It’s that time of the year when predictions are being made about food trends in 2017. A perusal of the umpteen lists on the subject suggests that the biggest trend seems to be health and unusual ingredients. Unusual because these are all western lists that seem to have drawn from cuisines from around the world. For example, ghee, referred to as a ‘condiment’, is said to be one of the new introductions in the coming year. Another emphasis is on coconut in all its avatars—as a drink (coconut water), oil and edible. It might become the ‘kale’ of 2017.
Japanese food has always been ‘cool’, but now it’s going to go beyond sushi. Having acclimatised the palate to the unique tastes of Japanese cuisine, experts believe that other dishes will make an entry into mainstream dining and ingredients like miso, sesame oil and mirin will be more widely used.
The other aspect that the multiple lists seem to be highlighting is the increase of vegetables in our diets. This doesn’t necessarily mean people are becoming vegetarian, but that they are now opting to reduce non-vegetarian food and move towards more vegetarian options. The colour ‘purple’ will be in vogue, with vegetables that are purple finding favour (yet to figure this one out completely!). However, even pastas will be made with veggies and alternative ingredients like quinoa and lentils. This thrust towards vegetables, it is assumed, will create artisan butcheries, which will celebrate the ‘craft’ of butchery and charcuterie. High-priced and bespoke, these little establishments will cost top-dollar, but cater to a discerning meat-eating clientele.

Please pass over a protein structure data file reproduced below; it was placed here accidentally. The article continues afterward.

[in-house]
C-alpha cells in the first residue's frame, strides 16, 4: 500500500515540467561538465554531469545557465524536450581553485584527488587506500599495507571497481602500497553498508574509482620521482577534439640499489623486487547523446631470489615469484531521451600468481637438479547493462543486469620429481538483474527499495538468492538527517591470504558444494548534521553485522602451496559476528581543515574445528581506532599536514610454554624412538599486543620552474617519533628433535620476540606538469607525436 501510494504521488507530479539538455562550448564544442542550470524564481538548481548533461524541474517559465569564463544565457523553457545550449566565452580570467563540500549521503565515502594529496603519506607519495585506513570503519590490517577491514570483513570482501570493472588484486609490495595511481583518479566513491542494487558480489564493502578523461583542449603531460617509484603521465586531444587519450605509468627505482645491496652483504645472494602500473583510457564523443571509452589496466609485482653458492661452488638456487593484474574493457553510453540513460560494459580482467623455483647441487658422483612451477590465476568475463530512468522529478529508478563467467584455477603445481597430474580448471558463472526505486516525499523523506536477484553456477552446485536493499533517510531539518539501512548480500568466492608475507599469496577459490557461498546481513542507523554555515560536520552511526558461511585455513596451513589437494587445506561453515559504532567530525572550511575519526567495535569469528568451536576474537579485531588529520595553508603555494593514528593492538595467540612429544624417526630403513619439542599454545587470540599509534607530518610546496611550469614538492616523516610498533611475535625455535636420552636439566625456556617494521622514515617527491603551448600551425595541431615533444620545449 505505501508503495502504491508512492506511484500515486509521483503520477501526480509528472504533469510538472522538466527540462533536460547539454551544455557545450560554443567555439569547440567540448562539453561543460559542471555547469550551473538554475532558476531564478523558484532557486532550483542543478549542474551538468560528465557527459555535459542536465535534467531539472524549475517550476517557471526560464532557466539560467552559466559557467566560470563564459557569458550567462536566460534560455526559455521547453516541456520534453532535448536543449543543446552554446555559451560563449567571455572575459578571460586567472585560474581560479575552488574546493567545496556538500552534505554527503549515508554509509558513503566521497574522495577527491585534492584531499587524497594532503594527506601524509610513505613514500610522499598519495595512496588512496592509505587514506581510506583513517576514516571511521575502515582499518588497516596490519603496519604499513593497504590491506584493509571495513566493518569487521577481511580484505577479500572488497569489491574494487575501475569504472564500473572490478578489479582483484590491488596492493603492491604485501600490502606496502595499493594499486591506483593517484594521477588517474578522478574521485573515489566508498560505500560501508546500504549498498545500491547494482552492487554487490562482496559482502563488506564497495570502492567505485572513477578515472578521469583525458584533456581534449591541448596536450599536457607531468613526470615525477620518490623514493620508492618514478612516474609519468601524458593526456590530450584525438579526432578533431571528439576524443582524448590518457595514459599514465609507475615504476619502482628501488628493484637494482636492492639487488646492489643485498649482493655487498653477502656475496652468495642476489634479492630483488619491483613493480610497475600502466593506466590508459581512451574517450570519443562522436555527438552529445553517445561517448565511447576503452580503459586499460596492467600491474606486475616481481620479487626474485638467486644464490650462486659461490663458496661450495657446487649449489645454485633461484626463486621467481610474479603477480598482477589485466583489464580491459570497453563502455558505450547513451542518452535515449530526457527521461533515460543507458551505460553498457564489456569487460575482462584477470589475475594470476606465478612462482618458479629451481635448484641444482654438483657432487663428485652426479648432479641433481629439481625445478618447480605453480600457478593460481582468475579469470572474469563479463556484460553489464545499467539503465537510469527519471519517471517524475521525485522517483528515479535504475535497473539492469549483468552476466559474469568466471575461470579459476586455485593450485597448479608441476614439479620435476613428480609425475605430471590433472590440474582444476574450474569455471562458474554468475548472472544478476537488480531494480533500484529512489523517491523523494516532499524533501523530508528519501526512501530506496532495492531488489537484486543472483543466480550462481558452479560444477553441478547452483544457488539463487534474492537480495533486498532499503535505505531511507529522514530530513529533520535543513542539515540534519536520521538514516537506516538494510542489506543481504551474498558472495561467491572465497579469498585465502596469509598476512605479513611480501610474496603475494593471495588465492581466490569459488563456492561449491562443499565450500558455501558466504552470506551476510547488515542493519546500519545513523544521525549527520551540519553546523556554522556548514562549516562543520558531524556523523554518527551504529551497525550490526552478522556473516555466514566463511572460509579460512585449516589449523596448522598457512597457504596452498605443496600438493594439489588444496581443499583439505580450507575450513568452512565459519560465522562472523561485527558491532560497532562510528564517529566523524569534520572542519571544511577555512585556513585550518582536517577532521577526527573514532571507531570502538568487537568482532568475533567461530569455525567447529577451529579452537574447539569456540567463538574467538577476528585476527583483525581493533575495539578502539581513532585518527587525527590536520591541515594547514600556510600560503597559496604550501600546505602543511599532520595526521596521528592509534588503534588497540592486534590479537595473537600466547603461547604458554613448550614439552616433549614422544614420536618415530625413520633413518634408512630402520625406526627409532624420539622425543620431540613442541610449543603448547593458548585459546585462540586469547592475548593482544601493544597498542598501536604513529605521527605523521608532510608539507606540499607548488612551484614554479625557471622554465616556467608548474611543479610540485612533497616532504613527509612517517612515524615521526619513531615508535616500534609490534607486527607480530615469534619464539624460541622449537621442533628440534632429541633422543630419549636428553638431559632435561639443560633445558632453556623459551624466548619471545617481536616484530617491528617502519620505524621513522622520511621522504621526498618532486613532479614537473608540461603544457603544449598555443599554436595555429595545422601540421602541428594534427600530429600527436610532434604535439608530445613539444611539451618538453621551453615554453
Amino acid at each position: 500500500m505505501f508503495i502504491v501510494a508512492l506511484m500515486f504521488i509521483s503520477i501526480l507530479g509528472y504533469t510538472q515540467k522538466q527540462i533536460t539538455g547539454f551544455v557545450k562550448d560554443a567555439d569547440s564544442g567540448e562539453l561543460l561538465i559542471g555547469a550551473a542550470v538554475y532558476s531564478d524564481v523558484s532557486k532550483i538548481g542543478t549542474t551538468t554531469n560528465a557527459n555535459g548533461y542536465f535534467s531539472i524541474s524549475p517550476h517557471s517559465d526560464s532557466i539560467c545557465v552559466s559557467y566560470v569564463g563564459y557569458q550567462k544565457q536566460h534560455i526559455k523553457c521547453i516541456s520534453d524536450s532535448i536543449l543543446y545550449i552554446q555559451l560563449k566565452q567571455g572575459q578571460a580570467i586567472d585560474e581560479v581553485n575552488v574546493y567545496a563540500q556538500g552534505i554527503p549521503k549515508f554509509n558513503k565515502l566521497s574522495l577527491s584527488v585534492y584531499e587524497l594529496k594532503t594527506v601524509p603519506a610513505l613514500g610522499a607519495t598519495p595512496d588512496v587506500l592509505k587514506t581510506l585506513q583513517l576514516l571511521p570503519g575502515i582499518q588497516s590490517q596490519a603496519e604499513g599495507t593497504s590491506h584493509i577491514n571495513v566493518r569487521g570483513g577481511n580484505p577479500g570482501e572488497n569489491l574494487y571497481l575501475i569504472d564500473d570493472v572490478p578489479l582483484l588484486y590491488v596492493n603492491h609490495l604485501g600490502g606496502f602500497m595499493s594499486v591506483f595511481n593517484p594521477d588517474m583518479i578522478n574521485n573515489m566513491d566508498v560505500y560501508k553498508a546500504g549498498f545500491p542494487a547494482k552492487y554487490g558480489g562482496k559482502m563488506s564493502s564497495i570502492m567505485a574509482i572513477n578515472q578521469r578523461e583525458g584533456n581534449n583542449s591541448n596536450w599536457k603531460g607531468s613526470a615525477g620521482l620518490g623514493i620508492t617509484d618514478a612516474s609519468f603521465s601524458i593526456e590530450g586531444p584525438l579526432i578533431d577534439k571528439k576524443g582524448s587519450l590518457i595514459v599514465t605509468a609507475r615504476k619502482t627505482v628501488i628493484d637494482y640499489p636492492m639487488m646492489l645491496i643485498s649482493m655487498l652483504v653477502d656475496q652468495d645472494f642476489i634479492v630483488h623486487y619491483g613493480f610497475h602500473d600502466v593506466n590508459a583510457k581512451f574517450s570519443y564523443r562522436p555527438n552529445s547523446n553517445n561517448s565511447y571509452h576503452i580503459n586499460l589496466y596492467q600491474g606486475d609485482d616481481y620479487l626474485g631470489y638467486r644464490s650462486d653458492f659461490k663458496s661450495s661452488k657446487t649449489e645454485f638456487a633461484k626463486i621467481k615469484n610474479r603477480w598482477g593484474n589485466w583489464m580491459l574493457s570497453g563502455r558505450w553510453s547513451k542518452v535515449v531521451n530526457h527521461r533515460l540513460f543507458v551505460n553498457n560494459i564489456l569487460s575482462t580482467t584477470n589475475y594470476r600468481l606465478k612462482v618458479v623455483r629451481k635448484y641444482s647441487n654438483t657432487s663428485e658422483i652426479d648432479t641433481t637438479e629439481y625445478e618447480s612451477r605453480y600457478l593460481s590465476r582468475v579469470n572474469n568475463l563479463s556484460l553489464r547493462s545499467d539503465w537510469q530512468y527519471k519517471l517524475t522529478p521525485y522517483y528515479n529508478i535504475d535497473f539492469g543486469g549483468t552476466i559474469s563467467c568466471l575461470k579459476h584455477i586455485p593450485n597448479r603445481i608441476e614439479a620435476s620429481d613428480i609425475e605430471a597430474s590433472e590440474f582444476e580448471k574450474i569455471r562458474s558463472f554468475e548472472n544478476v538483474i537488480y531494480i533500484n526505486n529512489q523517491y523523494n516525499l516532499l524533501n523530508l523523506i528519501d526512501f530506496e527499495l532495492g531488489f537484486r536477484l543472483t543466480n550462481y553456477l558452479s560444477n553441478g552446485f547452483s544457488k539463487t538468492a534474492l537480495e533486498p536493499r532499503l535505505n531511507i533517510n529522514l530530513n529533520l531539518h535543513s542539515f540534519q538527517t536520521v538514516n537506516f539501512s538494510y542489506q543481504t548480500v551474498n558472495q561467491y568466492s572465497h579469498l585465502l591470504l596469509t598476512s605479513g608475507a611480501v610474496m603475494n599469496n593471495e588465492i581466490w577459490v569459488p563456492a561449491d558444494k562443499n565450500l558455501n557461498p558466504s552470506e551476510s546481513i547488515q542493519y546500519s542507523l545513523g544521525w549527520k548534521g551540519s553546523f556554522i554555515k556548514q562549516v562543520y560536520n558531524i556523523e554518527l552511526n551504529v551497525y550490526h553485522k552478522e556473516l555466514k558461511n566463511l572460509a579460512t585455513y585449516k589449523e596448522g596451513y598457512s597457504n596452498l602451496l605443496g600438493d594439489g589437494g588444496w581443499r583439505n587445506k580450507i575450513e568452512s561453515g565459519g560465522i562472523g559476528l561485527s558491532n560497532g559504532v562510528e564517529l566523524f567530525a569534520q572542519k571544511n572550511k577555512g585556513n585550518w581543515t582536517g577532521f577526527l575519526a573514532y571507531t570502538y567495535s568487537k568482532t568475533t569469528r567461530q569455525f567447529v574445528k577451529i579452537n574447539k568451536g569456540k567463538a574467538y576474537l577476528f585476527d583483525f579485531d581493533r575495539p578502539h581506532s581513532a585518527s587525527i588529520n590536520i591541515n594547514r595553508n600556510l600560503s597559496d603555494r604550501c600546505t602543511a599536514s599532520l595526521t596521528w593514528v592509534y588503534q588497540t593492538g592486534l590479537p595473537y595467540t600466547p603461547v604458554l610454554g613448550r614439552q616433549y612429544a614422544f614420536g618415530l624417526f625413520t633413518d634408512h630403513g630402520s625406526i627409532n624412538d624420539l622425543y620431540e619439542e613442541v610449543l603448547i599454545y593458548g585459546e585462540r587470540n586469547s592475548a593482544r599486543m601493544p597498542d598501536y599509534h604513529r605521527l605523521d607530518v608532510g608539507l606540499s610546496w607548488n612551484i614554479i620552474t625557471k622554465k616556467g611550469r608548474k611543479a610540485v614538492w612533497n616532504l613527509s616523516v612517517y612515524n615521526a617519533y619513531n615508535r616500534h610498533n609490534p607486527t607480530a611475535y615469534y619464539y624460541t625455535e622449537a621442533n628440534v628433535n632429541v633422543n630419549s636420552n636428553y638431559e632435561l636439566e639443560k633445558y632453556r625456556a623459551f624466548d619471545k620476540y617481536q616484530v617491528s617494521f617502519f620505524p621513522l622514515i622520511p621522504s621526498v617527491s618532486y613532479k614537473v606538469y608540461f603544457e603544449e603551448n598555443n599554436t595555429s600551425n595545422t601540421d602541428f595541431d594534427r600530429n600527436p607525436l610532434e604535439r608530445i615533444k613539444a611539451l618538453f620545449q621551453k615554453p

We will also see a move from microwave-ready meals to over-ready meals. It will take longer, but is considered tastier and healthier. It’s not quite slow food as yet, but is certainly more conscious eating.
India is not far behind when it comes to recall in terms of international dining trends. The new buzz word is ‘dosha’ dining—taking forward the practice of eating bearing Ayurvedic principles in mind. This philosophy of eating is considered helpful for emotional and physical balance, and well being. For those with a sweet tooth, another trend being highlighted is ‘cake + wake’ that means introducing a slice of morning goodness in breakfast that ‘could’ lead to weight loss. This is a big ‘could’ and comes with no guarantees except for assuaging whiplash from guilty pleasures!
Keeping in view the big veggie trend for next year, the plant butchery seems set to dominate, where meat substitutes will find a ready market and hungry consumers.
Meanwhile, the rail enthusiast in me is thrilled at the addition of an onboard pantry in a newly-launched train, replete with a coffee machine. As trains, especially speedier ones, make fewer stops at stations and tea-coffee service is decidedly insipid onboard (I am a winter hot-brew drinker), this is a welcome addition. For mothers who travel with infants, there is often trouble warming the baby’s milk. With this pantry, things should become far more convenient.
The year 2016 saw a lot of big food trends—some anticipated, most not so. The turmeric trend was very heartening. This multi-purpose item found in every Indian home has got short shrift in our own kitchens and lifestyles, but made a fashionable entry into the barista and latte world of the West. It achieved an exalted position for its goodness and inherent restorative qualities.
So it might be a good time to introduce it back into our lives with more consciousness. A pinch of turmeric in a glass of milk is the way forward. It’s time to include healing in our daily food habits. It might be just as easy as raiding our own kitchen cabinets and googling the properties of the many ingredients we find there.
Advaita Kala is a writer, most recently of the film Kahaani. She is also a former hotelier having worked in restaurants in India and abroad